Impact of the Macmillan specialist Care at Home service: a mixed methods evaluation across six sites

Bridget Johnston, Anne Patterson , Lydia Bird, Eleanor Wilson, Kathryn Almack, Gillian Matthews , Jane Seymour

Research output: Contribution to journalArticlepeer-review

4 Citations (Scopus)
34 Downloads (Pure)


Background: The Midhurst Macmillan Specialist Palliative Care at Home Service was founded in 2006 to improve community-based palliative care provision. Principal components include; early referral; home-based clinical interventions; close partnership working; and flexible teamwork. Following a successful introduction, the model was implemented in six further sites across England. This article reports a mixed methods evaluation of the implementation across these ‘Innovation Centres’. The evaluation aimed to assess the process and impact on staff, patients and carers of providing Macmillan Specialist Care at Home services across the six sites.
Methods: The study was set within a Realist Evaluation framework and used a longitudinal, mixed methods
research design. Data collection over 15 months (2014–2016) included: Quantitative outcome measures - Palliative
Performance Scale [PPS] and Palliative Prognostic Index [PPI] (n = 2711); Integrated Palliative Outcome Scales [IPOS]
(n = 1157); Carers Support Needs Assessment Tool [CSNAT] (n = 241); Views of Informal Carers –Evaluation of Services
[VOICES-SF] (n = 102); a custom-designed Service Data Tool [SDT] that gathered prospective data from each site (n = 88).
Qualitative data methods included: focus groups with project team and staff (n = 32 groups with n = 190 participants),
and, volunteers (n = 6 groups with n = 32 participants). Quantitative data were analysed using SPPS Vs. 21 and
qualitative data was examined via thematic analysis.
Results: Comparison of findings across the six sites revealed the impact of their unique configurations on outcomes,
compounded by variations in stage and mode of implementation. PPS, PPI and IPOS data revealed disparity in early
referral criteria, complicated by contrasting interpretations of palliative care. The qualitative analysis, CSNAT and VOICES-SF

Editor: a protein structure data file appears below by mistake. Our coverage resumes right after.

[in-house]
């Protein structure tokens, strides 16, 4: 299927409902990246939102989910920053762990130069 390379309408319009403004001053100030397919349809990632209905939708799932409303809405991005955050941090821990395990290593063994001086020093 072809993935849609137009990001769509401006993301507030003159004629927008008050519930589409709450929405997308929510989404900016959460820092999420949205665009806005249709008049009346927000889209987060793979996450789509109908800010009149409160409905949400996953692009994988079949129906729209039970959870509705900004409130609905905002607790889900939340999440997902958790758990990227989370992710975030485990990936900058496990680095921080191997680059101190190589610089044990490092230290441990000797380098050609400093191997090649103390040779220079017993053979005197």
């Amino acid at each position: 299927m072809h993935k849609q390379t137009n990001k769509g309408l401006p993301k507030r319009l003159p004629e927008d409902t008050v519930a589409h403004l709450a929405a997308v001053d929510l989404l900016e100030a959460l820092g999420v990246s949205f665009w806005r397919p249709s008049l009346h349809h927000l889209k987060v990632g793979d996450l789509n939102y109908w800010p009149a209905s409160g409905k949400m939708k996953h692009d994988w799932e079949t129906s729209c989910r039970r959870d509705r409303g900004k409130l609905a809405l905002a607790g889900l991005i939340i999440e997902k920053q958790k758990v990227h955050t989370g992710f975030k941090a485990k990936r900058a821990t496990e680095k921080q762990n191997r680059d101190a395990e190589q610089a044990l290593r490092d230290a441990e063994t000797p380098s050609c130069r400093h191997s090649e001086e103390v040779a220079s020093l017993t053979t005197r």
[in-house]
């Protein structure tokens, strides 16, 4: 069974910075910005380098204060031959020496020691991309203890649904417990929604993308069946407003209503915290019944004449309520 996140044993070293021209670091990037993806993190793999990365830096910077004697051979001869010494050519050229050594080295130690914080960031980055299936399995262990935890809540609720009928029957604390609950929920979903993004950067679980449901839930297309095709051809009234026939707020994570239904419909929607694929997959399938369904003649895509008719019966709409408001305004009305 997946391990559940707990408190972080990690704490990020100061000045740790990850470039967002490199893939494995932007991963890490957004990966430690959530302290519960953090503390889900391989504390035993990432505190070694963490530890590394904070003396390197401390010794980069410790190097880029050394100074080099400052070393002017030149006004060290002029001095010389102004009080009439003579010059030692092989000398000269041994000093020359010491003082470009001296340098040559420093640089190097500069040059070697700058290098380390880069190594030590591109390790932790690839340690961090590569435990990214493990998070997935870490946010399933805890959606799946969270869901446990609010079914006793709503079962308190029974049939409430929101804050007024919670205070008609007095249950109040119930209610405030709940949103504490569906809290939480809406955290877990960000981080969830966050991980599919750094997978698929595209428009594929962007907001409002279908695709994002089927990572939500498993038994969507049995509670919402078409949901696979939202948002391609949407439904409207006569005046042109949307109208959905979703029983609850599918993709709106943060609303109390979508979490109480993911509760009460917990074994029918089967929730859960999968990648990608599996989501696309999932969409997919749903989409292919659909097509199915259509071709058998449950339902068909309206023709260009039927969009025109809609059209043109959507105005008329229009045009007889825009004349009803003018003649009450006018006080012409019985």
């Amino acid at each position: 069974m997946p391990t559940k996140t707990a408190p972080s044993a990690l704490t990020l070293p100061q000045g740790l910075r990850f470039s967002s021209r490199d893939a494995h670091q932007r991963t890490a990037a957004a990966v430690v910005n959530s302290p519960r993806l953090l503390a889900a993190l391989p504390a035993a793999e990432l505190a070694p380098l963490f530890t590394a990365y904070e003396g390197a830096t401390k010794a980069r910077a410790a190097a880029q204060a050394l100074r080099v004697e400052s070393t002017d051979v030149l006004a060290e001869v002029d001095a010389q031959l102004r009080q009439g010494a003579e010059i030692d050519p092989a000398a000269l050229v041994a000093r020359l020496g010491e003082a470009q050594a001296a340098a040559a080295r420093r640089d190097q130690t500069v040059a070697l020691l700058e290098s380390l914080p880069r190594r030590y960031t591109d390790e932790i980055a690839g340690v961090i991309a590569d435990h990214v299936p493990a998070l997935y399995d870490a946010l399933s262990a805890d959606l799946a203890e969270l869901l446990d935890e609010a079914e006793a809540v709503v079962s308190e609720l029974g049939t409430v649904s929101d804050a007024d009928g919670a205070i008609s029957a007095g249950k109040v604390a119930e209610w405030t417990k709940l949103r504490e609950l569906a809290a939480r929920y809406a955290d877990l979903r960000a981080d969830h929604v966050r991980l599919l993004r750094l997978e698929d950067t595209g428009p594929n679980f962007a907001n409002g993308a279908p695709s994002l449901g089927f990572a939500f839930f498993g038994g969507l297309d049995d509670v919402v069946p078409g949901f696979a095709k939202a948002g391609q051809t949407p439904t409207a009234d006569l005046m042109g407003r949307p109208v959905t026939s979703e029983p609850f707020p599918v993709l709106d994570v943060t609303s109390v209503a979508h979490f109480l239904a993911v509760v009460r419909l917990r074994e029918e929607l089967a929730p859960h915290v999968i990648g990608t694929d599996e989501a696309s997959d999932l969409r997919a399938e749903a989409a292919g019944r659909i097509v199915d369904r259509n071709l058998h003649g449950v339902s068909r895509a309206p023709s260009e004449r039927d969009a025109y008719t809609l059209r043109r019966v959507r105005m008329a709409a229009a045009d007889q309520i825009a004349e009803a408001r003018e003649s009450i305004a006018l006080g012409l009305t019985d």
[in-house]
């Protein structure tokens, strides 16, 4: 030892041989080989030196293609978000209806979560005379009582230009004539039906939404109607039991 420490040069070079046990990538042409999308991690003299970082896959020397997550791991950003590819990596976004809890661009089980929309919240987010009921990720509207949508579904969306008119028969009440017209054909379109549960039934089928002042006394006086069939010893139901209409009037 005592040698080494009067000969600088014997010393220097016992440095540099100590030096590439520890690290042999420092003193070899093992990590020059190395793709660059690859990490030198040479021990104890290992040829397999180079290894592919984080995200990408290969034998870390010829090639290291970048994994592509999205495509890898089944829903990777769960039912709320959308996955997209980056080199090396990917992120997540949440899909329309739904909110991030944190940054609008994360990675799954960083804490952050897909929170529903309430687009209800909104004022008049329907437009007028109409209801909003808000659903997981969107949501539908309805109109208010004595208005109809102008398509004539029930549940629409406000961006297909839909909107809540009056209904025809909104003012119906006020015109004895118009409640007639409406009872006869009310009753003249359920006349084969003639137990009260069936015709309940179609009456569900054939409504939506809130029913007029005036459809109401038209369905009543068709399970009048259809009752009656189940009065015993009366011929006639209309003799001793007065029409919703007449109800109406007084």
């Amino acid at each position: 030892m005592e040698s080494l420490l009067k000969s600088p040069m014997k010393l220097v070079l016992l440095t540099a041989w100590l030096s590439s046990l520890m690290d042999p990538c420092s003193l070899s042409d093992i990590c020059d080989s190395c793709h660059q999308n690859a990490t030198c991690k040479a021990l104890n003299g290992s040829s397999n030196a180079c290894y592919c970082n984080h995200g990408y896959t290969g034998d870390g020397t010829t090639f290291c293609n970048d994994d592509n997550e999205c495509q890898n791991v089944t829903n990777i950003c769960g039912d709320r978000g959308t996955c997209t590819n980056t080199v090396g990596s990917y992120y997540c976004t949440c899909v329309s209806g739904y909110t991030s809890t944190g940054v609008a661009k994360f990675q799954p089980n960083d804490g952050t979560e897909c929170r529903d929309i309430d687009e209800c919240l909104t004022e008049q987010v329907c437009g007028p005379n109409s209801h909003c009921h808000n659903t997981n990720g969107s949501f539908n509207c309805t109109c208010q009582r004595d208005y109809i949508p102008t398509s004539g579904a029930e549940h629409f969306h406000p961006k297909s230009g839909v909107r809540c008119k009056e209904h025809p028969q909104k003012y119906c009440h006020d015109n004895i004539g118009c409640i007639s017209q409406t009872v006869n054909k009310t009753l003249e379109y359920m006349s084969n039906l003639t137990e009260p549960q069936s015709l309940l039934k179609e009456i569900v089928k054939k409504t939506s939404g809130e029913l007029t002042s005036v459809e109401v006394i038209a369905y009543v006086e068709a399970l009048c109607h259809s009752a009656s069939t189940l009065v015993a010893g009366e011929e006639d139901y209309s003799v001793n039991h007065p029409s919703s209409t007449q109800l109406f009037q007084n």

data confirmed the value of the Macmillan model of care but uptake of specialist home-based clinical interventions was
limited. The Macmillan brand engendered patient and carer confidence, bringing added value to existing services.
Significant findings included better co-ordination of palliative care through project management and a single referral
point and multi-disciplinary teamwork including leadership from consultants in palliative medicine, the role of health care
assistants in rapid referral, and volunteer support.
Conclusions: Macmillan Specialist Care at Home increases patient choice about place of death and enhances the quality
of end of life experience. Clarification of key components is advocated to aid consistency of implementation
across different sites and support future evaluative work.
Keywords: (Macmillan) specialist palliative care service, End-of-life care, Patient choice, Complex intervention,
Mixed methods evaluation
Original languageEnglish
Article number36
JournalBMC Palliative Care
Issue number1
Publication statusPublished - 23 Feb 2018


  • (Macmillan) specialist palliative care service
  • Complex intervention
  • End-of-life care
  • Mixed methods evaluation
  • Patient choice


Dive into the research topics of 'Impact of the Macmillan specialist Care at Home service: a mixed methods evaluation across six sites'. Together they form a unique fingerprint.

Cite this